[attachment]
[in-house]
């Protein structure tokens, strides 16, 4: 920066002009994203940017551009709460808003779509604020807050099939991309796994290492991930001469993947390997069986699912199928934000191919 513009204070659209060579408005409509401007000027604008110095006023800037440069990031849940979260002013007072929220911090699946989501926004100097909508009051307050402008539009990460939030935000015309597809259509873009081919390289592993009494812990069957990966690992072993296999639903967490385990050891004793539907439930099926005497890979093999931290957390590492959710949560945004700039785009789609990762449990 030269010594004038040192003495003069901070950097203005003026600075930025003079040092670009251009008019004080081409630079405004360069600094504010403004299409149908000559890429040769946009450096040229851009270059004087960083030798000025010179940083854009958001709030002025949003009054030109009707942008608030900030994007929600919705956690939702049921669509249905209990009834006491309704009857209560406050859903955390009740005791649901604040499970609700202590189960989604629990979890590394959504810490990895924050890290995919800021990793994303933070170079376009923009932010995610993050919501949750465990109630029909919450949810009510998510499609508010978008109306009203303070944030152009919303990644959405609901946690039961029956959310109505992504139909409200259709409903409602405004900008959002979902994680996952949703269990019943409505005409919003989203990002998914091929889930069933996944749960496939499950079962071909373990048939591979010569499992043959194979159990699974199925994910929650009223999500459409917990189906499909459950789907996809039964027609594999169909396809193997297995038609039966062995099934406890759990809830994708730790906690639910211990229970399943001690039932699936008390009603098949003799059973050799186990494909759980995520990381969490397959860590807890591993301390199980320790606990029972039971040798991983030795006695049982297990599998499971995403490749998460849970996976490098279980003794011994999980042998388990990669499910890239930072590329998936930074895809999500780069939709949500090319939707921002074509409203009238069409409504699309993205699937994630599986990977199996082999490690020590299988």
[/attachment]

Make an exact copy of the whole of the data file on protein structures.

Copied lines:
[in-house]
């Protein structure tokens, strides 16, 4: 920066002009994203940017551009709460808003779509604020807050099939991309796994290492991930001469993947390997069986699912199928934000191919 513009204070659209060579408005409509401007000027604008110095006023800037440069990031849940979260002013007072929220911090699946989501926004100097909508009051307050402008539009990460939030935000015309597809259509873009081919390289592993009494812990069957990966690992072993296999639903967490385990050891004793539907439930099926005497890979093999931290957390590492959710949560945004700039785009789609990762449990 030269010594004038040192003495003069901070950097203005003026600075930025003079040092670009251009008019004080081409630079405004360069600094504010403004299409149908000559890429040769946009450096040229851009270059004087960083030798000025010179940083854009958001709030002025949003009054030109009707942008608030900030994007929600919705956690939702049921669509249905209990009834006491309704009857209560406050859903955390009740005791649901604040499970609700202590189960989604629990979890590394959504810490990895924050890290995919800021990793994303933070170079376009923009932010995610993050919501949750465990109630029909919450949810009510998510499609508010978008109306009203303070944030152009919303990644959405609901946690039961029956959310109505992504139909409200259709409903409602405004900008959002979902994680996952949703269990019943409505005409919003989203990002998914091929889930069933996944749960496939499950079962071909373990048939591979010569499992043959194979159990699974199925994910929650009223999500459409917990189906499909459950789907996809039964027609594999169909396809193997297995038609039966062995099934406890759990809830994708730790906690639910211990229970399943001690039932699936008390009603098949003799059973050799186990494909759980995520990381969490397959860590807890591993301390199980320790606990029972039971040798991983030795006695049982297990599998499971995403490749998460849970996976490098279980003794011994999980042998388990990669499910890239930072590329998936930074895809999500780069939709949500090319939707921002074509409203009238069409409504699309993205699937994630599986990977199996082999490690020590299988």